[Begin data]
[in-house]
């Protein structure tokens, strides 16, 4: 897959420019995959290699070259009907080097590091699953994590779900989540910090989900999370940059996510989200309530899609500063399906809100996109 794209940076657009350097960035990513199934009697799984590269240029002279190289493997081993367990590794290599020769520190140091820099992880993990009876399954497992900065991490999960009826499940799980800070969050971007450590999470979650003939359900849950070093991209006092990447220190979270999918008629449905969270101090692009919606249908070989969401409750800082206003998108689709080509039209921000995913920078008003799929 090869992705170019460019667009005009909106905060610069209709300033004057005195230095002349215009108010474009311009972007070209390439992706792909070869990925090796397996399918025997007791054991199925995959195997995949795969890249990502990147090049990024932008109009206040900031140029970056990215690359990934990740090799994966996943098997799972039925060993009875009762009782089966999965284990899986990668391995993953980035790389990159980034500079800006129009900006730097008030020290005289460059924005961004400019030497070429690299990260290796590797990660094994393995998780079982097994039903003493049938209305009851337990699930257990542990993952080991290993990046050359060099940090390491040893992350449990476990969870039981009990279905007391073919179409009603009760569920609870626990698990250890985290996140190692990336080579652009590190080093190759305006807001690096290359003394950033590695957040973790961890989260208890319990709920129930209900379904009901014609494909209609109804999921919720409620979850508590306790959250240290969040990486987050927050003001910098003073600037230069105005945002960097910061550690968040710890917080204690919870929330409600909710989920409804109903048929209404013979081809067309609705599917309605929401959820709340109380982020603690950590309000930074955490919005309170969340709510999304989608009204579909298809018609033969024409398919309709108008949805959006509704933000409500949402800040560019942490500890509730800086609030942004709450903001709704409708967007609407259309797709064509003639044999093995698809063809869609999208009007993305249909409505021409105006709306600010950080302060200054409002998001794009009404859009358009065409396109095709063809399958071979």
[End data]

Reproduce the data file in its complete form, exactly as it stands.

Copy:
[in-house]
């Protein structure tokens, strides 16, 4: 897959420019995959290699070259009907080097590091699953994590779900989540910090989900999370940059996510989200309530899609500063399906809100996109 794209940076657009350097960035990513199934009697799984590269240029002279190289493997081993367990590794290599020769520190140091820099992880993990009876399954497992900065991490999960009826499940799980800070969050971007450590999470979650003939359900849950070093991209006092990447220190979270999918008629449905969270101090692009919606249908070989969401409750800082206003998108689709080509039209921000995913920078008003799929 090869992705170019460019667009005009909106905060610069209709300033004057005195230095002349215009108010474009311009972007070209390439992706792909070869990925090796397996399918025997007791054991199925995959195997995949795969890249990502990147090049990024932008109009206040900031140029970056990215690359990934990740090799994966996943098997799972039925060993009875009762009782089966999965284990899986990668391995993953980035790389990159980034500079800006129009900006730097008030020290005289460059924005961004400019030497070429690299990260290796590797990660094994393995998780079982097994039903003493049938209305009851337990699930257990542990993952080991290993990046050359060099940090390491040893992350449990476990969870039981009990279905007391073919179409009603009760569920609870626990698990250890985290996140190692990336080579652009590190080093190759305006807001690096290359003394950033590695957040973790961890989260208890319990709920129930209900379904009901014609494909209609109804999921919720409620979850508590306790959250240290969040990486987050927050003001910098003073600037230069105005945002960097910061550690968040710890917080204690919870929330409600909710989920409804109903048929209404013979081809067309609705599917309605929401959820709340109380982020603690950590309000930074955490919005309170969340709510999304989608009204579909298809018609033969024409398919309709108008949805959006509704933000409500949402800040560019942490500890509730800086609030942004709450903001709704409708967007609407259309797709064509003639044999093995698809063809869609999208009007993305249909409505021409105006709306600010950080302060200054409002998001794009009404859009358009065409396109095709063809399958071979």